Do you remember playing Super Mario World and wanting to pull your hair out, you were so frustrated? Those days are back, and when you finally pass a level you have spent hours struggling with, you feel the same sense of satisfaction that you did back when you were still at an age when you could get away with that feeling without feeling like you're acting too young for your age.  Oh, and don't forget that you now have less hair to pull out, due to male-pattern baldness, and therefore know that an elderly gamer is indeed a happy gamer.  There are a few levels that seem like they will be impossible to beat, but with a lot of perseverance and free time on your hands, you will end up beating them.  It was refreshing to finally have a platform game released on a next generation console that took me over 20 hours to finish (it actually took me just over 40).

The Wavebird doesn't really fly (but it does seem pretty durable):

Fucking Nintendo.  Birds are supposed to fly, damnit!  Now I have one beat up Wavebird, thanks to those annoying damn levels where Shadow Mario takes away your water gun thing and you have to jump your way through what seems like a retro Hell, with pictures of the original Mario jumping around in the background to the classic Mario soundtrack.  Stupid classic soundtracks.  Stupid Shadow Mario taking away your trusty water gun.  Stupid retro Hell levels.  Stupid original Mario jumping around in the background.  Stupid temper causing me to throw my wavebird controller against the wall.  Thank Heaven for duck tape and glue. 

Subtle Xbox slam, just for shits and giggles:

When you're around water, which is over half of the game, the graphics are gorgeous. When you are on dry land things get a bit drabber. Still, even on land there are times that you are amazed over the colorful worlds created for this newest Mario and the graphics are always more than sufficient. Definitely a big jump up (don't you dig all these little jumping references I keep including?) from Super Mario 64, as it should be. The graphics are worthy of any of the new consoles out there and the water effects are literally the best Iíve ever seen.  There were quite a few collision detection problems in a certain level ("The Watermelon Festival"), which made me feel like I was playing the Xbox, but the fact that they were only in one level reminded me that I was still using the superior Gamecube.  The graphics become better the further you progress into the game.  The people behind Super Mario Sunshine definitely saved the best for the second half, so make sure you don't give up before you get there!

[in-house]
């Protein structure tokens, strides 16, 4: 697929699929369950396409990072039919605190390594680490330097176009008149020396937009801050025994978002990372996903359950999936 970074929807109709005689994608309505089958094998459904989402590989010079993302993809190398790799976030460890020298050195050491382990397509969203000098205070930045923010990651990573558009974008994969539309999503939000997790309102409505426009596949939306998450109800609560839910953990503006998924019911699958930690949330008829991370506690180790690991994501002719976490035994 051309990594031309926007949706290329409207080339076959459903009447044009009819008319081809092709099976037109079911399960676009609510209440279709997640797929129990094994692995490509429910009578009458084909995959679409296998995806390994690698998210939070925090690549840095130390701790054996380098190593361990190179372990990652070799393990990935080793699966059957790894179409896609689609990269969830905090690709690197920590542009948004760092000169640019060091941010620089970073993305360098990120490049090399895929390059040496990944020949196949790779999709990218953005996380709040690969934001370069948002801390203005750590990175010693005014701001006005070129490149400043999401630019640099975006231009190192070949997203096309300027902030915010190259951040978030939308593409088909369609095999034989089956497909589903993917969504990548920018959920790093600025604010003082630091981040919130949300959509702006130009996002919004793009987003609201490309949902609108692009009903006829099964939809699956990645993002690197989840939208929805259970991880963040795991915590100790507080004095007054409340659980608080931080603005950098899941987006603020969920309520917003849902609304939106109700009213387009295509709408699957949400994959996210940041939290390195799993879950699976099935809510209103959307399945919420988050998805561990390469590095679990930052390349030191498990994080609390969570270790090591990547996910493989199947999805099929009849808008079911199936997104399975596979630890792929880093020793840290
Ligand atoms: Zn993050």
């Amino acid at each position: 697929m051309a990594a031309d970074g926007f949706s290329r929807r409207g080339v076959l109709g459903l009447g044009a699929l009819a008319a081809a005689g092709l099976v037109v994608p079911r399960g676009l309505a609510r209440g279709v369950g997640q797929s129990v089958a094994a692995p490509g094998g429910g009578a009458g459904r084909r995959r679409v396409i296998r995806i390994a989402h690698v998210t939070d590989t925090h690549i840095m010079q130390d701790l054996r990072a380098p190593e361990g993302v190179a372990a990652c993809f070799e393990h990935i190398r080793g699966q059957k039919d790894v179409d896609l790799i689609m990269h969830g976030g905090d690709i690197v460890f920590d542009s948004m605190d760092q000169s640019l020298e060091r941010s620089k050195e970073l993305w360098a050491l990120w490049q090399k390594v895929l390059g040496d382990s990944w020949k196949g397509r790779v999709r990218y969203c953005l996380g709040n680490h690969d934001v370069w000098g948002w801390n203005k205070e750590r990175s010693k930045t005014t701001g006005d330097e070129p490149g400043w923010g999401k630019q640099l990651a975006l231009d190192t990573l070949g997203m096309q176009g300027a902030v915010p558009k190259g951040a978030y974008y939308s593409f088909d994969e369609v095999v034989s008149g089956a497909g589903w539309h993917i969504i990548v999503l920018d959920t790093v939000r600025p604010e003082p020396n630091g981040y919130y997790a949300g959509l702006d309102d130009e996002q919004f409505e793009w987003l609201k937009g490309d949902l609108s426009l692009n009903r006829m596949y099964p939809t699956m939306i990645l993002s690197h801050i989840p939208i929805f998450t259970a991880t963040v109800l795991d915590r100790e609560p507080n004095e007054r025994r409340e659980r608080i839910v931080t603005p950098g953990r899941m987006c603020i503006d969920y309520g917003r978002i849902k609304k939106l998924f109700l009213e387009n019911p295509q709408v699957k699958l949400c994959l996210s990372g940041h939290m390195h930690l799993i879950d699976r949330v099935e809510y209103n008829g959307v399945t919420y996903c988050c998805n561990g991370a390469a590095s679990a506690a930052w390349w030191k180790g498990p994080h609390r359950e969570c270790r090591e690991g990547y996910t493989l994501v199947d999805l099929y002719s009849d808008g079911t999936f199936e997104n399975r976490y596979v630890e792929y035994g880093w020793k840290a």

Yoshi's back!:

Damn I missed that little bastard.

Sound:

Very Mario. Almost more Mario than the original, if that's possible. The music from the first Super Mario is back (two different themes) and a bunch of new stuff is included that gets firmly stuck in your head, causing you to hum corny synthesized music throughout the day, humiliating yourself in the process. All Mario's little "woo-hoo" type things from Mario 64 are included, which are always fun, when they're not wildly grating. The only problem with the sound is the annoying Princess Peach. She sounds like Britney Spears on helium. All in all, the sound, like the rest of the game, is far more Super Mario World than Super Mario 64, and will put a smile on your face Ö at least when it doesnít have you ripping out your last remaining hairs and throwing controllers at your already abused walls.

Gameplay: 10
Graphics: 9
Sound: 9
Overall: 10

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All text is copyright ©2002 Alex Sandell [All Rights Reserved].  If you copy this, without my permission, I'll be the last boss you'll ever face!